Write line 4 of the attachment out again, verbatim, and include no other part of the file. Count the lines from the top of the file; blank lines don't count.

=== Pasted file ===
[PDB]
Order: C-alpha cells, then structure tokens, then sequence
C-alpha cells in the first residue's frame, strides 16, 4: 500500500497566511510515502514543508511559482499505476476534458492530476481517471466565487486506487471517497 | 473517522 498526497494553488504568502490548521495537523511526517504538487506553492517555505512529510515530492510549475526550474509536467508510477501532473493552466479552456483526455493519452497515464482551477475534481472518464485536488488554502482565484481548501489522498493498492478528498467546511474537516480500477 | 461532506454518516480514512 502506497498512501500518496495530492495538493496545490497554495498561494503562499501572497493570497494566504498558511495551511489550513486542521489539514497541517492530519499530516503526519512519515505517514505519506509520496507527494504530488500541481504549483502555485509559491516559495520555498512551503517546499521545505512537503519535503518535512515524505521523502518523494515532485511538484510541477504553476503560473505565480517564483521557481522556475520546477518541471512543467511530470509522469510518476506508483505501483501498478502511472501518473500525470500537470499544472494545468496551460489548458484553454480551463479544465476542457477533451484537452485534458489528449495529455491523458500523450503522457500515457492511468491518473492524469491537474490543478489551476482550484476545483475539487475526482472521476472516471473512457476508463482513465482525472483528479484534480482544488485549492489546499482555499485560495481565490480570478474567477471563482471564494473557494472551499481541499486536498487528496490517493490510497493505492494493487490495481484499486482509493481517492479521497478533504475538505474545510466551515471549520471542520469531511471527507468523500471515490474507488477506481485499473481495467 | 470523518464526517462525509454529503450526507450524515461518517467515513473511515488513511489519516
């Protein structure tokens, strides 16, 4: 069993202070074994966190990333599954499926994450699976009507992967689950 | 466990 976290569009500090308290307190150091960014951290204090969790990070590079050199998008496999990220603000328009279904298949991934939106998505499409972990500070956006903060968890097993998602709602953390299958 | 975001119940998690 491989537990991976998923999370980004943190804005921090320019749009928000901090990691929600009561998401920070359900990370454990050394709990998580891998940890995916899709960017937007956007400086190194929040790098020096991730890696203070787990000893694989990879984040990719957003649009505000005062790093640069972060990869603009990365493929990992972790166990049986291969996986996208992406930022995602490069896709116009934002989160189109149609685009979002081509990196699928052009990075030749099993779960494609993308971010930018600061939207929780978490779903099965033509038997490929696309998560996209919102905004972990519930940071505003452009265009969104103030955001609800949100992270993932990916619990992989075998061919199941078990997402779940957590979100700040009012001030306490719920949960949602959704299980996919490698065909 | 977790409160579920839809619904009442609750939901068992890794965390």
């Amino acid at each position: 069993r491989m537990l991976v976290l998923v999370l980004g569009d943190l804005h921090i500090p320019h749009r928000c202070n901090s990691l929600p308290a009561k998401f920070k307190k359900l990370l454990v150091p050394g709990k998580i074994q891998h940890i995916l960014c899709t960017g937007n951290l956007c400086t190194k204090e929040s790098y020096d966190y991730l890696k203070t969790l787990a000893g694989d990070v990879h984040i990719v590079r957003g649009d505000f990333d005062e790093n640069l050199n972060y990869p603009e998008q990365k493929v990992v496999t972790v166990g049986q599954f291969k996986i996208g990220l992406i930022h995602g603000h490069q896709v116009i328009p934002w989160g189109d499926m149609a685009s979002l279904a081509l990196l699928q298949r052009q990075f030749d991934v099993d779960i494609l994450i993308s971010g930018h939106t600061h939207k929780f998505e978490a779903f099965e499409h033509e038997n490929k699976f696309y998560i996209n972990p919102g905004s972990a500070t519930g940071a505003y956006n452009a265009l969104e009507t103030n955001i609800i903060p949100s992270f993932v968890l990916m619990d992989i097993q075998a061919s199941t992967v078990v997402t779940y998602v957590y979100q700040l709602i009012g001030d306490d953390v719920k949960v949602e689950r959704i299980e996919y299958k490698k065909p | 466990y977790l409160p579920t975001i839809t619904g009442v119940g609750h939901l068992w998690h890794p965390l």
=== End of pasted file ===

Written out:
């Protein structure tokens, strides 16, 4: 069993202070074994966190990333599954499926994450699976009507992967689950 | 466990 976290569009500090308290307190150091960014951290204090969790990070590079050199998008496999990220603000328009279904298949991934939106998505499409972990500070956006903060968890097993998602709602953390299958 | 975001119940998690 491989537990991976998923999370980004943190804005921090320019749009928000901090990691929600009561998401920070359900990370454990050394709990998580891998940890995916899709960017937007956007400086190194929040790098020096991730890696203070787990000893694989990879984040990719957003649009505000005062790093640069972060990869603009990365493929990992972790166990049986291969996986996208992406930022995602490069896709116009934002989160189109149609685009979002081509990196699928052009990075030749099993779960494609993308971010930018600061939207929780978490779903099965033509038997490929696309998560996209919102905004972990519930940071505003452009265009969104103030955001609800949100992270993932990916619990992989075998061919199941078990997402779940957590979100700040009012001030306490719920949960949602959704299980996919490698065909 | 977790409160579920839809619904009442609750939901068992890794965390």